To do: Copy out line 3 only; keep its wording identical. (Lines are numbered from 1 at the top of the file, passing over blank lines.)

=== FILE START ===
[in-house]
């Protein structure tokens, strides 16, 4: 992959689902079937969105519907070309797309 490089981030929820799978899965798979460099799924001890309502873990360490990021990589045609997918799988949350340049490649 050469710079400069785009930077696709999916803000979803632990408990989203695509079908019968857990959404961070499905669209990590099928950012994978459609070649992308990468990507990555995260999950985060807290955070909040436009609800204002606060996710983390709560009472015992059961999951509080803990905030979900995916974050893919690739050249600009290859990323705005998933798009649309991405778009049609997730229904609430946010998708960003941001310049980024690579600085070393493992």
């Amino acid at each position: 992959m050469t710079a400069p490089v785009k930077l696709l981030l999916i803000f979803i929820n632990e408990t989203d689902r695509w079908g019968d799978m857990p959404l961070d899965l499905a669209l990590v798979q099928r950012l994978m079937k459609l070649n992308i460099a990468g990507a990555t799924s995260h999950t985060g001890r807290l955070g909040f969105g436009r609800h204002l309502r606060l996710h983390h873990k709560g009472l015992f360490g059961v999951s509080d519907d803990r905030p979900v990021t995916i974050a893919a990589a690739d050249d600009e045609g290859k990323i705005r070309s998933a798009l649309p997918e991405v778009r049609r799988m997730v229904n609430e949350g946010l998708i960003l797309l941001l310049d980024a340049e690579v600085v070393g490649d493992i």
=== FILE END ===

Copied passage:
């Amino acid at each position: 992959m050469t710079a400069p490089v785009k930077l696709l981030l999916i803000f979803i929820n632990e408990t989203d689902r695509w079908g019968d799978m857990p959404l961070d899965l499905a669209l990590v798979q099928r950012l994978m079937k459609l070649n992308i460099a990468g990507a990555t799924s995260h999950t985060g001890r807290l955070g909040f969105g436009r609800h204002l309502r606060l996710h983390h873990k709560g009472l015992f360490g059961v999951s509080d519907d803990r905030p979900v990021t995916i974050a893919a990589a690739d050249d600009e045609g290859k990323i705005r070309s998933a798009l649309p997918e991405v778009r049609r799988m997730v229904n609430e949350g946010l998708i960003l797309l941001l310049d980024a340049e690579v600085v070393g490649d493992i």